Around this tragedy of a soul consumed by love and crushed by the law of God—a painting in a single shade, and of terrible gloom—Tolstoy has woven, as in War and Peace, the romances of other lives. Unfortunately these parallel stories alternate in a somewhat stiff and artificial manner, without achieving the organic unity of the symphony of War and Peace. It may also be said that the perfect realism of certain of the pictures—the aristocratic circles of St. Petersburg and their idle discourse—is now and again superfluous and unnecessary. Finally, and more openly than in War and Peace, Tolstoy has presented his own moral character and his philosophic ideas side by side with the spectacle of life. None the less, the work is of a marvellous richness. There is the same profusion of types as in War and Peace, and all are of a striking justness. The portraits of the men seem to me even superior. Tolstoy has depicted with evident delight the amiable egoist, Stepan Arcadievitch, whom no one can look at without responding to his affectionate smile, and Karenin, the perfect type of the high official, the distinguished and commonplace statesman, with his mania for concealing his real opinions and feelings under a mask of perpetual irony: a mixture of dignity and cowardice, of Phariseeism and Christian feeling: a strange product of an artificial world, from which he can never completely free himself in spite of his intelligence and his true generosity; a man afraid to listen to his own heart, and rightly so afraid, since when he does surrender to it, he ends by falling into a state of nonsensical mysticism.
But the principal interest of the romance, besides the tragedy of Anna and the varied pictures of Russian society towards 1860—of salons, officers' clubs, balls, theatres, races—lies in its autobiographical character. More than any other personage of Tolstoy's books, Constantine Levine is the incarnation of the writer himself. Not only has Tolstoy attributed to him his own ideas—at one and the same time conservative and democratic—and the anti-Liberalism of the provincial aristocrat who despises "intellectuals"; but he has made him the gift of part of his own life. The love of Levine and Kitty and their first years of marriage are a transposition of his own domestic memories, just as the death of Levine's brother is a melancholy evocation of the death of Tolstoy's brother, Dmitri. The latter portion, useless to the romance, gives us an insight into the troubles which were then oppressing the author. While the epilogue of War and Peace was an artistic transition to another projected work, the epilogue to Anna Karenin is an autobiographical transition to the moral revolution which, two years later, was to find expression in the Confessions. Already, in the course of Anna Karenin, he returns again and again to a violent or ironical criticism of contemporary society, which he never ceased to attack in his subsequent works. War is declared upon deceit: war upon lies; upon virtuous as well as vicious lies; upon liberal chatter, fashionable charity, drawing-room religion, and philanthropy. War against the world, which distorts all truthful feelings, and inevitably crushes the generous enthusiasm of the mind! Death throws an unexpected light upon the social conventions. Before Anna dying, the stilted Karenin is softened. Into this lifeless soul, in which everything is artificial, shines a ray of love and of Christian forgiveness. All three—the husband, the wife, and the lover—are momentarily transformed. All three become simple and loyal. But as Anna recovers, all three are sensible, "facing the almost holy moral strength which was guiding them from within, the existence of another force, brutal but all-powerful, which was directing their lives despite themselves, and which would not leave them in peace." And they knew from the beginning that they would be powerless in the coming struggle, in which "they would be obliged to do the evil that the world would consider necessary."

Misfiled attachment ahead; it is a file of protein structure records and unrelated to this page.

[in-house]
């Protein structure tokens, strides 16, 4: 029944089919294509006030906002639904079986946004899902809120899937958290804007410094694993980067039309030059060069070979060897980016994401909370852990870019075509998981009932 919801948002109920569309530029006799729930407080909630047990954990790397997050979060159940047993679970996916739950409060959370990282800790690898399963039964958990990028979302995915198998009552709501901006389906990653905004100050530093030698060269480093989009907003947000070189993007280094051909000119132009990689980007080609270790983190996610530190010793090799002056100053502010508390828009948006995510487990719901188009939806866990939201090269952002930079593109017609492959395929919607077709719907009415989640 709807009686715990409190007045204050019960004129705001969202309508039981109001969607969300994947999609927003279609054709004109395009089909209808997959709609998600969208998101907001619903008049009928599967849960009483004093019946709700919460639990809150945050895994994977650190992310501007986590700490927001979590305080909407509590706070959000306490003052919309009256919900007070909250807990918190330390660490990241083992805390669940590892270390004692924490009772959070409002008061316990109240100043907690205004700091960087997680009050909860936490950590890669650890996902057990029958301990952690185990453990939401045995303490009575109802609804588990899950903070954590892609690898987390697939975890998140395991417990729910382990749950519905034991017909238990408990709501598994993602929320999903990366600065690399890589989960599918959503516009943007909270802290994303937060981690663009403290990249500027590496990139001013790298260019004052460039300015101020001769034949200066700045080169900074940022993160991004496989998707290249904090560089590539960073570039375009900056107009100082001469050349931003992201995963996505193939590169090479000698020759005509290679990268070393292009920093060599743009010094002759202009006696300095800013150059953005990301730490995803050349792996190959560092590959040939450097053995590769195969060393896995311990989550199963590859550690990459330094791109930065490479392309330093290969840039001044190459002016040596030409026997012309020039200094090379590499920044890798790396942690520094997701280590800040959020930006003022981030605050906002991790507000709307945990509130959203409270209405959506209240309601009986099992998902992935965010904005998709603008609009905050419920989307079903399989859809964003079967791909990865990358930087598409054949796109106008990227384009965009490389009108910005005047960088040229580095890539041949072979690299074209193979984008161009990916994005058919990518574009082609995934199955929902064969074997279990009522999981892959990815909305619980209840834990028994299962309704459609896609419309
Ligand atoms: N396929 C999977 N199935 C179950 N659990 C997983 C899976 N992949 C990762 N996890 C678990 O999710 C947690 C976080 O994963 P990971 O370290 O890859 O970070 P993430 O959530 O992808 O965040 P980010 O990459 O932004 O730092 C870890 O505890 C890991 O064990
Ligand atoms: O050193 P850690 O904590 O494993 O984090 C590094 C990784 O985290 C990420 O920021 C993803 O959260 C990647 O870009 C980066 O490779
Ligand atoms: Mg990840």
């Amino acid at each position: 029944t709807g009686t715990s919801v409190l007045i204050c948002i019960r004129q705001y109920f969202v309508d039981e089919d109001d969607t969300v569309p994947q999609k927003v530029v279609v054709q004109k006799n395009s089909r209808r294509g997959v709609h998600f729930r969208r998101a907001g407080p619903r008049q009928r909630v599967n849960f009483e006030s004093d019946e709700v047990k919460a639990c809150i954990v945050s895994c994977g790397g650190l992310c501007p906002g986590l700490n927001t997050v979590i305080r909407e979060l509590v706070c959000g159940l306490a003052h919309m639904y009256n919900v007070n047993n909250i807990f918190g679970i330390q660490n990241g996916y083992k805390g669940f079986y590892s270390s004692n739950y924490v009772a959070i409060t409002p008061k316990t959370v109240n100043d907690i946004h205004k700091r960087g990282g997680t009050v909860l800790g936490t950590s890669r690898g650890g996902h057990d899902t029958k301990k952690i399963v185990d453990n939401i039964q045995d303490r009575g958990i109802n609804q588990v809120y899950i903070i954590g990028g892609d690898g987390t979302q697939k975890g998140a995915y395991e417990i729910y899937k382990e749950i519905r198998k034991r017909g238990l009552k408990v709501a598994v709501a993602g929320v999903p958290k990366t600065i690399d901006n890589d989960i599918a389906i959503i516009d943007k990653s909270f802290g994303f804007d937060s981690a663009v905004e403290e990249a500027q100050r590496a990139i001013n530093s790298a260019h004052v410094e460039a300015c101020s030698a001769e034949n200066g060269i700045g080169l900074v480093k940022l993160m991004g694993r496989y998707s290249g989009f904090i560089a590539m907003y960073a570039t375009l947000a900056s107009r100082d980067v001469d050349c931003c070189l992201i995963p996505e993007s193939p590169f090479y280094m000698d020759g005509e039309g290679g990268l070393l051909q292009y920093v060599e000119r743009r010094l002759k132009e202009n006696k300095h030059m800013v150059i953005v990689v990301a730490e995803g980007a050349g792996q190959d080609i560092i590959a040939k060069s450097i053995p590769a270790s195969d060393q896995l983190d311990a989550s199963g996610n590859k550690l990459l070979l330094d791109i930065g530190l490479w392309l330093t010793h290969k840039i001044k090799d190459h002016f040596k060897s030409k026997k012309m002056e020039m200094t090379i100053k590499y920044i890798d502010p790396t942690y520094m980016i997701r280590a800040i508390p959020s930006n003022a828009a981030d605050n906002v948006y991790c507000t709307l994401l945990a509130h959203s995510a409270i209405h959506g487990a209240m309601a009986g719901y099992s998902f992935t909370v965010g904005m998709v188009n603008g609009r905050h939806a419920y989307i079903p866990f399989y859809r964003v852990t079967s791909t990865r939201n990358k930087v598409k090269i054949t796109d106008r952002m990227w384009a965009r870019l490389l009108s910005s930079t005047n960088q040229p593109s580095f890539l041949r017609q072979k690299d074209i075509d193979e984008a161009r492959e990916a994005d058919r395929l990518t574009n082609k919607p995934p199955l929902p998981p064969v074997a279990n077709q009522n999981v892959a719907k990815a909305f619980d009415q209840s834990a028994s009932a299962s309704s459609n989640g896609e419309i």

If Levine, like Tolstoy, whose incarnation he is, also became purified in the epilogue to the book, it was because he too was touched by mortality. Previously, "incapable of believing, he was equally incapable of absolute doubt." After he beheld his brother die the terror of his ignorance possessed him. For a time this misery was stifled by his marriage; but it re-awakened at the birth of his firstborn. He passed alternately through crises of prayer and negation. He read the philosophers in vain. He began, in his distracted state, to fear the temptation of suicide. Physical work was a solace; it presented no doubts; all was clear. Levine conversed with the peasants; one of them spoke of the men "who live not for self, but for God." This was to him an illumination. He saw the antagonism between the reason and the heart. Reason preached the ferocious struggle for life; there is nothing reasonable in loving one's neighbour:
"Reason has taught me nothing; all that I know has been given to me, revealed to me by the heart."
From this time peace returned. The word of the humble peasant, whose heart was his only guide, had led him back to God. . . . To what God? He did not seek to know. His attitude toward the Church at this moment, as was Tolstoy's for a long period, was humble, and in no wise defiant of her dogmas.
"There is a truth even in the illusion of the celestial vault and in the apparent movement of the stars."
- It is regrettable that the beauty of the poetical conception of the work is often tarnished by the philosophical chatter with which Tolstoy has loaded his work, especially in the later portions. He is determined to make an exposition of his theory of the fatality of history. The pity is that he returns to the point incessantly, and obstinately repeats himself. Flaubert, who "gave vent to cries of admiration" while reading the first two volumes, which he declared "sublime" and "full of Shakespearean things," threw the third volume aside in boredom: "He goes off horribly. He repeats himself, and he philosophises. We see the aristocrat, the author, and the Russian, while hitherto we have seen nothing but Nature and Humanity." (Letter to Tourgenev, January, 1880.)
- While he was finishing War and Peace, in the summer of 1869, he discovered Schopenhauer, and was filled with enthusiasm. "I am convinced that Schopenhauer is the most genial of men. Here is the whole universe reflected with an extraordinary clearness and beauty." (Letter to Fet, August 30, 1869.)
- Between Homer and his translators," he says again, "there is the difference between boiled and distilled water and the spring-water broken on the rocks, which may carry the sand along with it as it flows, but becomes more pure and fresh on that account."
- Papers of Countess Tolstoy (Vie et Œuvre).
- It was completed in 1877. It appeared—minus the epilogue—in the Rousski Viestniki.
- The death of three children (November 18, 1873, February, 1875, November, 1875); of his Aunt Tatiana, his adopted mother (June, 1874), and of his Aunt Pelagia (December, 1875).
- Letter to Fet, March, 1876.
- "Woman is the stumbling-block of a man's career. It is difficult to love a woman and to do nothing of any profit; and the only way of not being reduced to inaction by love is to marry." (Anna Karenin.)
- The motto at the commencement of the book.
- Notice also, in the epilogue, the hostility towards warfare, nationalism, and Pan-Slavism.
- "Evil is that which is reasonable to the world. Sacrifice and love are insanity." (Anna Karenin, vol. ii.)
- Anna Karenin, vol. ii.
- Anna Karenin. vol. ii.